Cancer Prevention Coalition Cancer Prevention Coalition  

Avoidable Exposures: Consumers


Fighting for a safer environment at home, in the community, and at work

Diethanolamine(DEA): A Carcinogenic Ingredient in Cosmetics & Personal Products

jump to links

Q. What is DEA?

A. DEA is diethanolamine, a chemical that is used as a wetting agent in shampoos, lotions, creams and other cosmetics. DEA is used widely because it provides a rich lather in shampoos and keeps a favorable consistency in lotions and creams. DEA by itself is not harmful but while sitting on the stores shelves or in your cabinet at home, DEA can react with other ingredients in the cosmetic formula to form an extremely potent carcinogen called nitrosodiethanolamine (NDEA). NDEA is readily absorbed through the skin and has been linked with stomach, esophagus, liver and bladder cancers.

According to the International Agency for Research on Cancer (IARC), "There is sufficient evidence of a carcinogenic effect of N-nitrosodiethanolamine -- ." (1) IARC recommends that NDEA should be treated as if it were a carcinogen in humans. The National Toxicology Program similarly concluded: "There is sufficient evidence for the carcinogenicity of N-nitrosodiethanolamine in experimental animals.”(2) Of over 44 different species in which N-nitroso compounds have been tested, all have been susceptible.(3) Humans are most unlikely to be the only exception to this trend.

Q. Why isn't this chemical regulated by the FDA?

A. The cosmetics industry is the least regulated industry under the jurisdiction of the FDA. The FDA can make recommendations but it has very little power to enforce them. In 1979 the FDA ordered industry to eliminate NDEA from their products. In 1992, the FDA tested 12 products for NDEA contamination and found that 8 of them still contained this potent carcinogen. While levels have been reduced, there is still an avoidable risk of cancer when nitrosamine contaminated products are used. Even small amounts of this potent carcinogen can increase the risk of cancer.

Q. Which products should I avoid to eliminate exposure to NDEA?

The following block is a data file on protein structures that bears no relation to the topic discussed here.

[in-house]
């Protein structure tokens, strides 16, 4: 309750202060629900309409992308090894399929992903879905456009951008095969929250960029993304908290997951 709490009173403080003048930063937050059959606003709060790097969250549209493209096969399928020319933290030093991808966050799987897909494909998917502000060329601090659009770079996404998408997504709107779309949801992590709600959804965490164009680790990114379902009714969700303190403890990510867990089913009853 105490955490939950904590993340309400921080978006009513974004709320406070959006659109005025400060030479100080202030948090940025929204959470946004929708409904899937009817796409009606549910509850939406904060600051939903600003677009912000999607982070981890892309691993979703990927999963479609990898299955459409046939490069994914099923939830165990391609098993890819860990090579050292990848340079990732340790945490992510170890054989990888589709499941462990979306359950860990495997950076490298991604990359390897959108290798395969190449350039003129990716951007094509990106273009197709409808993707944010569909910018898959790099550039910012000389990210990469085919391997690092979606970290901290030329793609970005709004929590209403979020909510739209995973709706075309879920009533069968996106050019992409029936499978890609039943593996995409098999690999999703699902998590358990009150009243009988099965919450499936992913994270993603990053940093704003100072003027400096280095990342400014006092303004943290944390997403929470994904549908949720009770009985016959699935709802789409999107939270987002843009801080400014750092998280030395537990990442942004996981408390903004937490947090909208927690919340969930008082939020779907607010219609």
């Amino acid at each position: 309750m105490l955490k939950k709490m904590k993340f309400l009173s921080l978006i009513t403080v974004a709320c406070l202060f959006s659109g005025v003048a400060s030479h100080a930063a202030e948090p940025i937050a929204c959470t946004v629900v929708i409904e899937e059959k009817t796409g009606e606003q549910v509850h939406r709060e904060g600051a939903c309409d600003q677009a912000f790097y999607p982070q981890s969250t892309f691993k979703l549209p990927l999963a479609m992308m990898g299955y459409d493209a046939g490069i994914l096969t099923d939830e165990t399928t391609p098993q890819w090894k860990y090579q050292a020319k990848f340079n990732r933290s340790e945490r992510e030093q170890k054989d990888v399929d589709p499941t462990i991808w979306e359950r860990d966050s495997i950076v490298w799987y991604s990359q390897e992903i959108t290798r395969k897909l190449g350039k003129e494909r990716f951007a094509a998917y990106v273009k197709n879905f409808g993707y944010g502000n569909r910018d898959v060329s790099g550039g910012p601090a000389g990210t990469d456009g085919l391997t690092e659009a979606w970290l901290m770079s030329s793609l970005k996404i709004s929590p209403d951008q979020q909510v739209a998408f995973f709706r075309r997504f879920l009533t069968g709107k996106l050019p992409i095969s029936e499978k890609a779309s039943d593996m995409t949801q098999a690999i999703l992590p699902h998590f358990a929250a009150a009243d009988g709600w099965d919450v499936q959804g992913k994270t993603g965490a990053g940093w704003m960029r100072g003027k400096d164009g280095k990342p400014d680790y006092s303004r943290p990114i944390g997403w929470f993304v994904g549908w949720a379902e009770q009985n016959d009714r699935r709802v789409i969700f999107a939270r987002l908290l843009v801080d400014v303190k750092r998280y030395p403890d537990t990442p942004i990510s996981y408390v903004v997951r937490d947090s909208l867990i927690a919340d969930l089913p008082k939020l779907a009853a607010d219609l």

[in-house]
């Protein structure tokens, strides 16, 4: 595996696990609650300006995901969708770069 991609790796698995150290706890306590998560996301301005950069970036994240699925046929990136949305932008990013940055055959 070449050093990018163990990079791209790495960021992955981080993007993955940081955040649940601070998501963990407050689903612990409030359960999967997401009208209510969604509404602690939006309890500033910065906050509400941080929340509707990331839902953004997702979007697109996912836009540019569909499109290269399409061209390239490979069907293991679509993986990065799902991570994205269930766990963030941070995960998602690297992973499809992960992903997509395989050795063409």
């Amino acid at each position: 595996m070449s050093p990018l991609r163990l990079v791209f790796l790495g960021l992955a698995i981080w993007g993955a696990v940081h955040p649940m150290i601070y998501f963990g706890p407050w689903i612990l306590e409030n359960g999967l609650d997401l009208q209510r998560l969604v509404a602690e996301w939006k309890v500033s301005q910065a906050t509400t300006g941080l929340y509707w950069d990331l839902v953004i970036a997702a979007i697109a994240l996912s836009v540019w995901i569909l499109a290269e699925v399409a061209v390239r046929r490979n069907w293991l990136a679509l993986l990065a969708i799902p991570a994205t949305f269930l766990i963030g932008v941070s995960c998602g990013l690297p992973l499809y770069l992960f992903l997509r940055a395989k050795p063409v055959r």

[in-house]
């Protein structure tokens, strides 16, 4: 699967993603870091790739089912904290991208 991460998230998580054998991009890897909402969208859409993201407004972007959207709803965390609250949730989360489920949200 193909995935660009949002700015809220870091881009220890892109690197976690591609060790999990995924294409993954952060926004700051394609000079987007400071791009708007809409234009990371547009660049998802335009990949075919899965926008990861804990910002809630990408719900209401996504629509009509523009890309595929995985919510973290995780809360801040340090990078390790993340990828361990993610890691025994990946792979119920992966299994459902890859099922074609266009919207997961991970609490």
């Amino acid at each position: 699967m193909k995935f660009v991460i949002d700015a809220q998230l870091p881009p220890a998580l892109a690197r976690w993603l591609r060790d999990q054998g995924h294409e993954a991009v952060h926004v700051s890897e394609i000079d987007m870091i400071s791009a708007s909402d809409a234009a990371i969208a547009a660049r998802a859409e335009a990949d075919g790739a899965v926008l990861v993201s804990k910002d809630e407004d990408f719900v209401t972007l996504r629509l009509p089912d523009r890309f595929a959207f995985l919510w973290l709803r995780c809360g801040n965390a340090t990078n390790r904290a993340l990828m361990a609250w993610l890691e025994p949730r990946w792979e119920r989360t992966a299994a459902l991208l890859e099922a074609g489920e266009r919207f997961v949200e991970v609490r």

A. This is perhaps the biggest concern with the cosmetics industry. Consumers have a right to know about the dangers of products they purchase. To date, there is no way of knowing whether a particular cosmetic has been contaminated with NDEA. The best approximation is determining whether the cosmetic contains DEA. The following cosmetic ingredients are among those contaminated with DEA:

Cocamide DEA or Cocamide Diethanolamine
DEA Lauryl Sulfate or Diethanolamine Lauryl Sulfate
Lauramide DEA or Lauramide Diethanolamine
Linoleamide DEA or Linoleamide Diethanolamine
Oleamide DEA or Oleamide Diethanolamine
Any product containing TEA or Triethanolamine

If you are unable to avoid products containing these ingredients, there are a few things you can do to protect yourself from cancer risks.

(1) Be sure to rinse off the product thoroughly after use.

(2) Using cold water when shampooing can reduce the amount of NDEA that is absorbed through your skin.

More…

National Toxicology Report…press release

Caution-DEA increases cancer

Petition to ban DEA

Footnotes:

1 International Agency for Research on Cancer, Monograph on the Evaluation of the Carcinogenic Risk of Chemicals to Humans: Some N-Nitroso Compounds 17:77-82, 1978.

2 NTP. Seventh Annual Report on Carcinogens. U.S. Department of Health and Human Services, Public Health Service, National Toxicology Program, National Institute of Environmental Health Sciences, Technical Resources Inc., Rockville, MD, 1994.

3 Lijinsky, William. Chemistry and Biology of N-Nitroso Compounds. Cambridge University Press, New York, 1992.

CONTACT:
Samuel S. Epstein, M.D.
Chairman, Cancer Prevention Coalition
c/o University of Illinois at Chicago
School of Public Health, M/C 922
2121 W. Taylor Street
Chicago, IL 60612

epstein@uic.edu

 


Home
Losing the Cancer War
Avoidable Exposures
Consumers
Patients
Work & Environment
Avoidable Cancers
Publications and Resources
Press Room
Take Action
       

 

 

 

 

 

    Copyright 2003 Cancer Prevention Coalition